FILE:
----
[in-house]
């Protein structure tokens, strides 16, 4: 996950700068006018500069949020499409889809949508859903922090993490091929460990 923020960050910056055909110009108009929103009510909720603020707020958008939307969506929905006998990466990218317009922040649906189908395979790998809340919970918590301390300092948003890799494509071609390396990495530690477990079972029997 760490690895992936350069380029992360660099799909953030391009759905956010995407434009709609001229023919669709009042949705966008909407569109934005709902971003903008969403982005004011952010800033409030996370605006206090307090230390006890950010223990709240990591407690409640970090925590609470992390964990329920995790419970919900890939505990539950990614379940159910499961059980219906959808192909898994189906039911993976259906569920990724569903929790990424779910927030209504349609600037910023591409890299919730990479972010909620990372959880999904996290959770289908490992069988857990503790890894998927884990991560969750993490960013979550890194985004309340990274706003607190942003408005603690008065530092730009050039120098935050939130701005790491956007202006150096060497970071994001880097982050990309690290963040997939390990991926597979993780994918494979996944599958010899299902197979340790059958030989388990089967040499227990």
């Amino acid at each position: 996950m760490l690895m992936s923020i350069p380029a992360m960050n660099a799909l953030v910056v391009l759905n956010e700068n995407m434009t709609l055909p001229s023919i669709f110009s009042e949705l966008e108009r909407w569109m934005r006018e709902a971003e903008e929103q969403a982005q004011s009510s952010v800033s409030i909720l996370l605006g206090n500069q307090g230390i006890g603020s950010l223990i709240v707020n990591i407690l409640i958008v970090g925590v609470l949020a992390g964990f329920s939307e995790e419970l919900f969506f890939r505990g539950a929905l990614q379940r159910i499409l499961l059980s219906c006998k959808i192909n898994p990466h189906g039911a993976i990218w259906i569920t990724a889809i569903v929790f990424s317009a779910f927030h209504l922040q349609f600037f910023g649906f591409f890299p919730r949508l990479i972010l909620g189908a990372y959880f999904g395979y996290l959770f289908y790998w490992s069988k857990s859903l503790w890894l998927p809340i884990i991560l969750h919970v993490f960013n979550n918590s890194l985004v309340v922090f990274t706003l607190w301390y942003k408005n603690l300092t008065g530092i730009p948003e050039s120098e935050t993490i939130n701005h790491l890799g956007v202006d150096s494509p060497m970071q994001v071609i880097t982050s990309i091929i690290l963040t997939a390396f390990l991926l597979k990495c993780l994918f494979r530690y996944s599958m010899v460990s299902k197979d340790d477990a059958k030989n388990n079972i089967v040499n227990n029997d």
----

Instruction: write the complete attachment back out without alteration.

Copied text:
[in-house]
């Protein structure tokens, strides 16, 4: 996950700068006018500069949020499409889809949508859903922090993490091929460990 923020960050910056055909110009108009929103009510909720603020707020958008939307969506929905006998990466990218317009922040649906189908395979790998809340919970918590301390300092948003890799494509071609390396990495530690477990079972029997 760490690895992936350069380029992360660099799909953030391009759905956010995407434009709609001229023919669709009042949705966008909407569109934005709902971003903008969403982005004011952010800033409030996370605006206090307090230390006890950010223990709240990591407690409640970090925590609470992390964990329920995790419970919900890939505990539950990614379940159910499961059980219906959808192909898994189906039911993976259906569920990724569903929790990424779910927030209504349609600037910023591409890299919730990479972010909620990372959880999904996290959770289908490992069988857990503790890894998927884990991560969750993490960013979550890194985004309340990274706003607190942003408005603690008065530092730009050039120098935050939130701005790491956007202006150096060497970071994001880097982050990309690290963040997939390990991926597979993780994918494979996944599958010899299902197979340790059958030989388990089967040499227990």
């Amino acid at each position: 996950m760490l690895m992936s923020i350069p380029a992360m960050n660099a799909l953030v910056v391009l759905n956010e700068n995407m434009t709609l055909p001229s023919i669709f110009s009042e949705l966008e108009r909407w569109m934005r006018e709902a971003e903008e929103q969403a982005q004011s009510s952010v800033s409030i909720l996370l605006g206090n500069q307090g230390i006890g603020s950010l223990i709240v707020n990591i407690l409640i958008v970090g925590v609470l949020a992390g964990f329920s939307e995790e419970l919900f969506f890939r505990g539950a929905l990614q379940r159910i499409l499961l059980s219906c006998k959808i192909n898994p990466h189906g039911a993976i990218w259906i569920t990724a889809i569903v929790f990424s317009a779910f927030h209504l922040q349609f600037f910023g649906f591409f890299p919730r949508l990479i972010l909620g189908a990372y959880f999904g395979y996290l959770f289908y790998w490992s069988k857990s859903l503790w890894l998927p809340i884990i991560l969750h919970v993490f960013n979550n918590s890194l985004v309340v922090f990274t706003l607190w301390y942003k408005n603690l300092t008065g530092i730009p948003e050039s120098e935050t993490i939130n701005h790491l890799g956007v202006d150096s494509p060497m970071q994001v071609i880097t982050s990309i091929i690290l963040t997939a390396f390990l991926l597979k990495c993780l994918f494979r530690y996944s599958m010899v460990s299902k197979d340790d477990a059958k030989n388990n079972i089967v040499n227990n029997d």